Serving others results in service and loyalty

There once was a young man about to be crowned the king of his country. However, just before his coronation a political crisis arose.

There once was a young man about to be crowned the king of his country. However, just before his coronation a political crisis arose. A large portion of the country he was about to rule was not so sure that they wanted him as their king. Apparently, the previous king, his father, had made harsh demands on the people and charged very high taxes. They demanded tax cuts and a more lenient rule or they would secede from the country.

The young man asked some old and wise advisors what he should do. This was their advice: “If today you will be a servant to these people and serve them and give them a favorable answer, they will always be your servants.” In other words, if he would look out for their needs and care for them they would always follow him.

But the young man did not heed the advice and as a result lost a large part of his kingdom. In fact he was not a very good king and was not loved by his people. He did not serve them and so they did not serve him. (You can find this story in the Bible in 1 Kings 12).

It seems to me that the counsel of the advisors is good even today and for any political or social community. If you look out for the needs and cares of your neighbours or town then they will do so in return. If I mow my neighbour’s lawn because his lawnmower is broken then I can expect that he would help me repair my fence should I ask. If leaders serve the needs of the community then they will be respected and upheld.

Now it should be that way. But here is the problem. I have to serve first, which means that first I have to give up my time and my expense. But that feels very risky and it does have a risk factor. There is no guarantee that this goodwill will be returned. If it is not then I will lose out. This may create some fear and anxiety because I want to hang on to what I have. I don’t want to waste my time and energy. The young king in our story liked all that tax money and all the other benefits his father had demanded of the people. Was he really supposed to serve others and risk losing those things?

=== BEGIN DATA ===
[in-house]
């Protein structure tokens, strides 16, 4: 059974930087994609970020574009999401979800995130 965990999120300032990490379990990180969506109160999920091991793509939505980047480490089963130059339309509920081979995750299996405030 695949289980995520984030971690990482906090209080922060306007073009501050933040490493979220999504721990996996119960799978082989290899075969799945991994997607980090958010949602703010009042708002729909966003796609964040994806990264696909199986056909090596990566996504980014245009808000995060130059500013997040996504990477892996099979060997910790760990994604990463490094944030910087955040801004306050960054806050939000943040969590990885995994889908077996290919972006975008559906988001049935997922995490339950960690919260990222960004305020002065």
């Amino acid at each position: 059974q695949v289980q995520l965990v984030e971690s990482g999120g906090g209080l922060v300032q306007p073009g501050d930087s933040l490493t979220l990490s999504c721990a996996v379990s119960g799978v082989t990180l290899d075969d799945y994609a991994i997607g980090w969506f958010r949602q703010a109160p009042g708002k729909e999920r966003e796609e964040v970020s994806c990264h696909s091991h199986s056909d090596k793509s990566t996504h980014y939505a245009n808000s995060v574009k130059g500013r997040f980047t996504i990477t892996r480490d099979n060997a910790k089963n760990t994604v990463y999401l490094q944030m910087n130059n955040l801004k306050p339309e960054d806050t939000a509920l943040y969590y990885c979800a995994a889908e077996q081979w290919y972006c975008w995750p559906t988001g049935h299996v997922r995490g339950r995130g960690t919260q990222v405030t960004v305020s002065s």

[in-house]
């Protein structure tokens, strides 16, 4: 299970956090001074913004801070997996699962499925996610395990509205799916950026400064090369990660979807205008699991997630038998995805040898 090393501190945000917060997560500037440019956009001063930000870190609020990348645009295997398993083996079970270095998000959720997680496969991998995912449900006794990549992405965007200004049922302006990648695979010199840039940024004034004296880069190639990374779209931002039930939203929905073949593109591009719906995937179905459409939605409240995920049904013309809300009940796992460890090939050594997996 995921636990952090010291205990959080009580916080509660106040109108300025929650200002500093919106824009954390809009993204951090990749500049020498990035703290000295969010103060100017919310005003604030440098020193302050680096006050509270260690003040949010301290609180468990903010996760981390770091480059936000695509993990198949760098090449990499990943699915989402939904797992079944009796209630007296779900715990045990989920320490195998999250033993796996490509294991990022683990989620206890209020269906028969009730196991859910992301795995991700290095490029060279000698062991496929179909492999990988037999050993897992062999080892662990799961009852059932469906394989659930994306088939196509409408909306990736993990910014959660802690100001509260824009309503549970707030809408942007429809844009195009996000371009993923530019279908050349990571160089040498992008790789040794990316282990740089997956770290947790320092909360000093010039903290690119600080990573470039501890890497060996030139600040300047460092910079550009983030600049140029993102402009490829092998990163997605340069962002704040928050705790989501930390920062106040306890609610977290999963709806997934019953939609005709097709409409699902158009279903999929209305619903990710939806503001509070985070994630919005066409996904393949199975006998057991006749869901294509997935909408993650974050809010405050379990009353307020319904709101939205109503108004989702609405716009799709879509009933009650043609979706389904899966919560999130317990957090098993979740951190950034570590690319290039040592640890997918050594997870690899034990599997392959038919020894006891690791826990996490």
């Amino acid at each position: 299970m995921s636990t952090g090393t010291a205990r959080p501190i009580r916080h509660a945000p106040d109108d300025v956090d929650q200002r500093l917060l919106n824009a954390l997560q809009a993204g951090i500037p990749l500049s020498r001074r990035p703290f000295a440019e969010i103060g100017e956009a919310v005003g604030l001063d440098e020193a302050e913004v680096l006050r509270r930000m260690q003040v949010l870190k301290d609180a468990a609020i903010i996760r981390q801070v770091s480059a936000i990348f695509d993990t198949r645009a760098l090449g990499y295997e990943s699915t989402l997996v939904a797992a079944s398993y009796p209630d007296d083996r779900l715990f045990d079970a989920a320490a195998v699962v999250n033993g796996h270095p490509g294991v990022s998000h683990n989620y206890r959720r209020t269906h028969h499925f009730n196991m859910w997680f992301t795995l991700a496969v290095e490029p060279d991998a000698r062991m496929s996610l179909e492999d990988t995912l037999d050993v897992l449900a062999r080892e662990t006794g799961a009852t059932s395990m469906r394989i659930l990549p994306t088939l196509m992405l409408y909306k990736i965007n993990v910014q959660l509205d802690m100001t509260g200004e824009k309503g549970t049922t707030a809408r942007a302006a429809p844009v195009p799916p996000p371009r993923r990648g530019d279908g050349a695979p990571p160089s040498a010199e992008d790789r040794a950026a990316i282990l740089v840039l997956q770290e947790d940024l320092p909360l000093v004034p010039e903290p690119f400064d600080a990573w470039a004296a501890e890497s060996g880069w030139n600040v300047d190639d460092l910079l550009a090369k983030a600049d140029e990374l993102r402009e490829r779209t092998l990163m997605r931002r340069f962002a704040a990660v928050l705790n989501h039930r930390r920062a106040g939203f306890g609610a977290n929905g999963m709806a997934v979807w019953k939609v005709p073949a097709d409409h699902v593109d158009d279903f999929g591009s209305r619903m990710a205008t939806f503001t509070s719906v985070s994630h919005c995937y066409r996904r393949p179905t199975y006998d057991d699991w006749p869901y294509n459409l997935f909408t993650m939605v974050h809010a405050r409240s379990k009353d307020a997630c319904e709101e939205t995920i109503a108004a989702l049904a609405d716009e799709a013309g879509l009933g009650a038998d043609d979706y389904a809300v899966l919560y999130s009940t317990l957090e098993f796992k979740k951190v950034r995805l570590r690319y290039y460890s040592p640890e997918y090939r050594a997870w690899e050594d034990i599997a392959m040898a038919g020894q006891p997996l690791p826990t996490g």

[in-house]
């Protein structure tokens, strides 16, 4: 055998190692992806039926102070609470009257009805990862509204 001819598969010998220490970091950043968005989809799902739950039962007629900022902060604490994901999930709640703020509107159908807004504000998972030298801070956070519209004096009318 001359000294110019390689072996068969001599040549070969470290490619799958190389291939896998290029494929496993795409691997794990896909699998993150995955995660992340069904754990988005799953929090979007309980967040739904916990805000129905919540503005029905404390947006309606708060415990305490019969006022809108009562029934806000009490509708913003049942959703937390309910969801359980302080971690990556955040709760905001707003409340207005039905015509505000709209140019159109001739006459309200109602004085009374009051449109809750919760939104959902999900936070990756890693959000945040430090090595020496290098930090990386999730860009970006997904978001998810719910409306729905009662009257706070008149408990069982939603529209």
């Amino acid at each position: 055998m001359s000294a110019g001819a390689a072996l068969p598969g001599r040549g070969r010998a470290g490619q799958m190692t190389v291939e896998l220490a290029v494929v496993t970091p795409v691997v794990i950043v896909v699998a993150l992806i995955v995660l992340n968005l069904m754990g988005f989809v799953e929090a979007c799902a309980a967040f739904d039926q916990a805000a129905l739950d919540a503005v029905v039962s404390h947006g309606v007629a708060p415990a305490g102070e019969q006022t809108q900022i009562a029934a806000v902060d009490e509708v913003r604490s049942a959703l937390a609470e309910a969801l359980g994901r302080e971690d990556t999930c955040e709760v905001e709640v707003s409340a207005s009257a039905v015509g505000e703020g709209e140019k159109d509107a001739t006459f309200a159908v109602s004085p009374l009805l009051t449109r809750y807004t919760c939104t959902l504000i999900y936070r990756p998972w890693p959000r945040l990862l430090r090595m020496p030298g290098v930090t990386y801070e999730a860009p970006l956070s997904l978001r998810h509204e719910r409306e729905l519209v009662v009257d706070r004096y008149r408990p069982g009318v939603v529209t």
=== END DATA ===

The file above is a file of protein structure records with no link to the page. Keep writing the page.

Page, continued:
The risk arises because other people don’t always return the favour; they don’t always serve in return. Anyone in leadership soon comes to understand this. They get taken for granted, criticized and even mocked. And they are simply trying to serve those whom they lead. People are not always very grateful. The reaction sometimes then is to get out of it what I can for myself.

But that attitude is not helpful. The young man took that attitude and ended up losing all those people, all that tax money and the benefits he had, anyway. The truth is we don’t really want to look out for someone who does not look out for us.

Our society is told to get out of life what we can for ourselves. So we gather and keep and hoard and serve only ourselves. Which leads to a lonely life, an individualistic community and a society that doesn’t function all that well.

God made us, so that we are incomplete by ourselves. We need others around us. We need their resources and help. It begins when we take the first step, which is to serve others, to share the resources we have with others. Although it may not happen in every case, over time and when we consistently serve others, they will also serve us. Then community becomes rich and full and pleasurable. But it takes that first step. It takes letting go of what we have and to stop looking out for ourselves. It takes looking out for one another.

Jesus once said, “Whoever tries to keep his life will lose it, and whoever loses his life will preserve it.” (Luke 17:33) The young man in our story lost a lot because he tried to keep what he had. But what we have is not meant for us to keep for ourselves. It is meant to be lost in the service and care of others. And then we end up preserving our own lives.